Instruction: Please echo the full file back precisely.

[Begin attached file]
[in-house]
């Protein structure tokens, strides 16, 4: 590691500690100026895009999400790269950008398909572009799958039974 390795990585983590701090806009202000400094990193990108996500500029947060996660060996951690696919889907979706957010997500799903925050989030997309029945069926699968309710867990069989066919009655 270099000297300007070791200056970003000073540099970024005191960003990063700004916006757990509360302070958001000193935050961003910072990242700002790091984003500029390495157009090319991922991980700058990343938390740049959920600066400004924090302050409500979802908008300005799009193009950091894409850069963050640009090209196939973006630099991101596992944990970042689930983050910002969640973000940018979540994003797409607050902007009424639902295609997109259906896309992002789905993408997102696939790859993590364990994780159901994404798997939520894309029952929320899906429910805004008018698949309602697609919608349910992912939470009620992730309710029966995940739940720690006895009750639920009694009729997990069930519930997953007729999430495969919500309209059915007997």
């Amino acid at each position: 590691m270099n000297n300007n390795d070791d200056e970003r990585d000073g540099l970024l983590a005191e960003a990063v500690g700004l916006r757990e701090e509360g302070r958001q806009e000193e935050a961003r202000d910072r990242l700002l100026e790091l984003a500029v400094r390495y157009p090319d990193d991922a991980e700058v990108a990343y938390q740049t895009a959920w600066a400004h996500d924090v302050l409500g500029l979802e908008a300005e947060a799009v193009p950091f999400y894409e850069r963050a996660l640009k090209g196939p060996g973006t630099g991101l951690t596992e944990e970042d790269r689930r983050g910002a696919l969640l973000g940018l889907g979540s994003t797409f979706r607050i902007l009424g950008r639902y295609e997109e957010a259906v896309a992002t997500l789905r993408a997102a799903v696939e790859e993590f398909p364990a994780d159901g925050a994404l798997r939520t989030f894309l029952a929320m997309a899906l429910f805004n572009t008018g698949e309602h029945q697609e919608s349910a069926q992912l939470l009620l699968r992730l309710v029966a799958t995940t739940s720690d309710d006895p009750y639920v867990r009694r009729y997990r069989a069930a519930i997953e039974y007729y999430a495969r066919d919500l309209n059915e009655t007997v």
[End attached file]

[in-house]
């Protein structure tokens, strides 16, 4: 590691500690100026895009999400790269950008398909572009799958039974 390795990585983590701090806009202000400094990193990108996500500029947060996660060996951690696919889907979706957010997500799903925050989030997309029945069926699968309710867990069989066919009655 270099000297300007070791200056970003000073540099970024005191960003990063700004916006757990509360302070958001000193935050961003910072990242700002790091984003500029390495157009090319991922991980700058990343938390740049959920600066400004924090302050409500979802908008300005799009193009950091894409850069963050640009090209196939973006630099991101596992944990970042689930983050910002969640973000940018979540994003797409607050902007009424639902295609997109259906896309992002789905993408997102696939790859993590364990994780159901994404798997939520894309029952929320899906429910805004008018698949309602697609919608349910992912939470009620992730309710029966995940739940720690006895009750639920009694009729997990069930519930997953007729999430495969919500309209059915007997």
């Amino acid at each position: 590691m270099n000297n300007n390795d070791d200056e970003r990585d000073g540099l970024l983590a005191e960003a990063v500690g700004l916006r757990e701090e509360g302070r958001q806009e000193e935050a961003r202000d910072r990242l700002l100026e790091l984003a500029v400094r390495y157009p090319d990193d991922a991980e700058v990108a990343y938390q740049t895009a959920w600066a400004h996500d924090v302050l409500g500029l979802e908008a300005e947060a799009v193009p950091f999400y894409e850069r963050a996660l640009k090209g196939p060996g973006t630099g991101l951690t596992e944990e970042d790269r689930r983050g910002a696919l969640l973000g940018l889907g979540s994003t797409f979706r607050i902007l009424g950008r639902y295609e997109e957010a259906v896309a992002t997500l789905r993408a997102a799903v696939e790859e993590f398909p364990a994780d159901g925050a994404l798997r939520t989030f894309l029952a929320m997309a899906l429910f805004n572009t008018g698949e309602h029945q697609e919608s349910a069926q992912l939470l009620l699968r992730l309710v029966a799958t995940t739940s720690d309710d006895p009750y639920v867990r009694r009729y997990r069989a069930a519930i997953e039974y007729y999430a495969r066919d919500l309209n059915e009655t007997v």